One of the most important changes that occurred in furniture making during the eighteenth century was material rather than stylistic, but it was a change that had profound stylistic consequences: the rise of mahogany as the main timber used in quality English furniture-making. This week’s Friday Face illustrates some of the consequences of this change as from the 1720s mahogany supplanted walnut, which had been the main wood used in furniture manufacture throughout the seventeenth and early eighteenth centuries.
Mahogany, a strong close-grained timber with an attractive deep red/brown colour, is a tropical hardwood native to the West Indies and Central America. It had been known to the English since the late sixteenth century but it did not become economically viable to import the timber to Britain until changes in customs duties under Prime Minister Robert Walpole in the early 1720s encouraged trade in mahogany from Jamaica and other Caribbean islands. Prior to this walnut had been the primary wood for English furniture-making. The lion’s face illustrated here is carved in walnut on the cabriole leg of an armchair from the Library at Fairfax House, made in about 1725 – at the very time when this change was taking place. The chair is illustrated below: the lion masks decorate all four legs.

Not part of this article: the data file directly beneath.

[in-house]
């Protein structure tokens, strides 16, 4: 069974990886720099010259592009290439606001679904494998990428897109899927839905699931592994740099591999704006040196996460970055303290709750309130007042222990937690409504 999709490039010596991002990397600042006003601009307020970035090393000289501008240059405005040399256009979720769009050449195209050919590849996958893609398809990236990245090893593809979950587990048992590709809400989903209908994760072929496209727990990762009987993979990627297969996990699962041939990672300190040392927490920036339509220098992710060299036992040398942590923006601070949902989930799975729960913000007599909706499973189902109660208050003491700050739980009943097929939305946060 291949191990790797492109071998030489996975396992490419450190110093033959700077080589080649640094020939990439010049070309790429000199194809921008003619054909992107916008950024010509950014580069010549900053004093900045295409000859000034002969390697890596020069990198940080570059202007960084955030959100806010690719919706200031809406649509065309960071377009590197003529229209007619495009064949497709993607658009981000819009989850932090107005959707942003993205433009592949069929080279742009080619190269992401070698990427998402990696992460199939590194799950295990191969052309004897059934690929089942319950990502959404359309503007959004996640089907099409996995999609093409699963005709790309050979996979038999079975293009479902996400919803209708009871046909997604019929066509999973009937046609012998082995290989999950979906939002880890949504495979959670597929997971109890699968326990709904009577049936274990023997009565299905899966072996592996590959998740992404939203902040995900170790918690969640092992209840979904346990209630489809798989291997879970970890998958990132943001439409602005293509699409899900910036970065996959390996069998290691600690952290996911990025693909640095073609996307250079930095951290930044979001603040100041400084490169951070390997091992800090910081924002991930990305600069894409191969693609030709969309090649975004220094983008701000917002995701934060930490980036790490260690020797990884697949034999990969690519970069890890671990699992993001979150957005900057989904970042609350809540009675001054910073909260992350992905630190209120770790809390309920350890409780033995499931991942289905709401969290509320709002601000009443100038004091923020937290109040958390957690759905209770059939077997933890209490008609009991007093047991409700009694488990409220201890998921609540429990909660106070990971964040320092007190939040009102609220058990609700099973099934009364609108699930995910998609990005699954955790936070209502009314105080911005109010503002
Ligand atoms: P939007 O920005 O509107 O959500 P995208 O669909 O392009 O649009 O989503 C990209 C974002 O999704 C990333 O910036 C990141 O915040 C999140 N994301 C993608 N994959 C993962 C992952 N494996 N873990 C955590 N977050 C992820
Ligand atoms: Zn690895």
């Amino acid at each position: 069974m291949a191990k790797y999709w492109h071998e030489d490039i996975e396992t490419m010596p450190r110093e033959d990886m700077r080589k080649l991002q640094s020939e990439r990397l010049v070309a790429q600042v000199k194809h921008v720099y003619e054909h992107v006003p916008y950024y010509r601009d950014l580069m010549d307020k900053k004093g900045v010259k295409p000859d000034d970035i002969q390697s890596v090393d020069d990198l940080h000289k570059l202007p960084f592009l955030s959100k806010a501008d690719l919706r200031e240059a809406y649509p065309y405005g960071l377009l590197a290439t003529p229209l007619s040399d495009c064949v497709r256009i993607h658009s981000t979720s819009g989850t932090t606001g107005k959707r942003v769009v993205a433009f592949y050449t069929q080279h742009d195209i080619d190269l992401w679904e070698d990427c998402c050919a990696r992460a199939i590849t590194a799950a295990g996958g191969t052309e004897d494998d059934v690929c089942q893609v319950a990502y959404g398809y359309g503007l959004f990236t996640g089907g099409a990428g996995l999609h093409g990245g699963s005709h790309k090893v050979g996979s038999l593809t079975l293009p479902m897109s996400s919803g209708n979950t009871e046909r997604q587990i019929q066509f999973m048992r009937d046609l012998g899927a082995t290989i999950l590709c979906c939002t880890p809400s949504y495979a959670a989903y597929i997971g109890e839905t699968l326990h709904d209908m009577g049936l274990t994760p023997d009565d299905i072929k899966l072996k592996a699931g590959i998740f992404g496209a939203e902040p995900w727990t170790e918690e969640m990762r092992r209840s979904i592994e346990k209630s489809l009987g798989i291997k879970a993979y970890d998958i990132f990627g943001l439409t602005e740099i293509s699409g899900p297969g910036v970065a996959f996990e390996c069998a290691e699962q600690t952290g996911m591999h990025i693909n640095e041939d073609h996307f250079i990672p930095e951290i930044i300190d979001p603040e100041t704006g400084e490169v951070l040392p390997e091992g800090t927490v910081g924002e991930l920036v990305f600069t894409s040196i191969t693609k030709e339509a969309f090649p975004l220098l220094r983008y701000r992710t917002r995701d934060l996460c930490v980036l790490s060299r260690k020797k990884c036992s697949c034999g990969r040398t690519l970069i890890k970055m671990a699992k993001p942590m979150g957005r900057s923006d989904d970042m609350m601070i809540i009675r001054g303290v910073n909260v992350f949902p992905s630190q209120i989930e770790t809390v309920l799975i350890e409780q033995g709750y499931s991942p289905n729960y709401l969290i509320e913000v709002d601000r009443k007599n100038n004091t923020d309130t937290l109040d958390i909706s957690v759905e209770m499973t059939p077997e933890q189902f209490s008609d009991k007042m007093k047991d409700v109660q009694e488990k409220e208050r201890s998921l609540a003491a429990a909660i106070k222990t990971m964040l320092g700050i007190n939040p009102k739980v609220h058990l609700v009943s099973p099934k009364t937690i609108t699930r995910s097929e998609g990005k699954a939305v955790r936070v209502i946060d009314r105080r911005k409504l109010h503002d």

The lion is carved in a vigorous style with stylized garlands of foliage projecting from its open mouth (reminiscent of the heraldic form of lion known as jessant de lis) and tumbling down the front of the leg towards the plain club foot. Strongly moulded curves bracket the lion’s face. The carving is energetic and unsophisticated, with strong deep mouldings and coarsely modelled textures, because the relatively coarse grain of walnut does not lend itself to fine detail and subtle effects. Mahogany is much harder to carve than walnut but is suitable for much finer and subtler treatments. Next week’s Friday Face will be another carved lion mask from the leg of a piece of furniture in Fairfax House made only ten years after this chair, but in mahogany rather than walnut. The two will make an interesting comparison.